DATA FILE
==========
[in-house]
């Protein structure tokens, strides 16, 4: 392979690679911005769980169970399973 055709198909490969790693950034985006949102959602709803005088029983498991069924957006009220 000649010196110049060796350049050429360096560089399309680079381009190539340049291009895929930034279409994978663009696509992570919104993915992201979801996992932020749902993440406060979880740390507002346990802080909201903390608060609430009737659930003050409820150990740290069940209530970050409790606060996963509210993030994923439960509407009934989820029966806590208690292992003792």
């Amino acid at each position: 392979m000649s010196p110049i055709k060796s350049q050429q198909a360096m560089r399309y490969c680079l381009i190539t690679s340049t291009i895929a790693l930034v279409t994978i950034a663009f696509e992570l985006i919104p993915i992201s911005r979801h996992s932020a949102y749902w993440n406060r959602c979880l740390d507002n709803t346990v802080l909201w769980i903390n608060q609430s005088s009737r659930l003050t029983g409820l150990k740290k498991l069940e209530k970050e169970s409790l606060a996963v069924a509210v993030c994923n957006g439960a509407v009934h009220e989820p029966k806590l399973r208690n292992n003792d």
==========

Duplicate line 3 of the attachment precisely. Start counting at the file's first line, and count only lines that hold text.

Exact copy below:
């Amino acid at each position: 392979m000649s010196p110049i055709k060796s350049q050429q198909a360096m560089r399309y490969c680079l381009i190539t690679s340049t291009i895929a790693l930034v279409t994978i950034a663009f696509e992570l985006i919104p993915i992201s911005r979801h996992s932020a949102y749902w993440n406060r959602c979880l740390d507002n709803t346990v802080l909201w769980i903390n608060q609430s005088s009737r659930l003050t029983g409820l150990k740290k498991l069940e209530k970050e169970s409790l606060a996963v069924a509210v993030c994923n957006g439960a509407v009934h009220e989820p029966k806590l399973r208690n292992n003792d």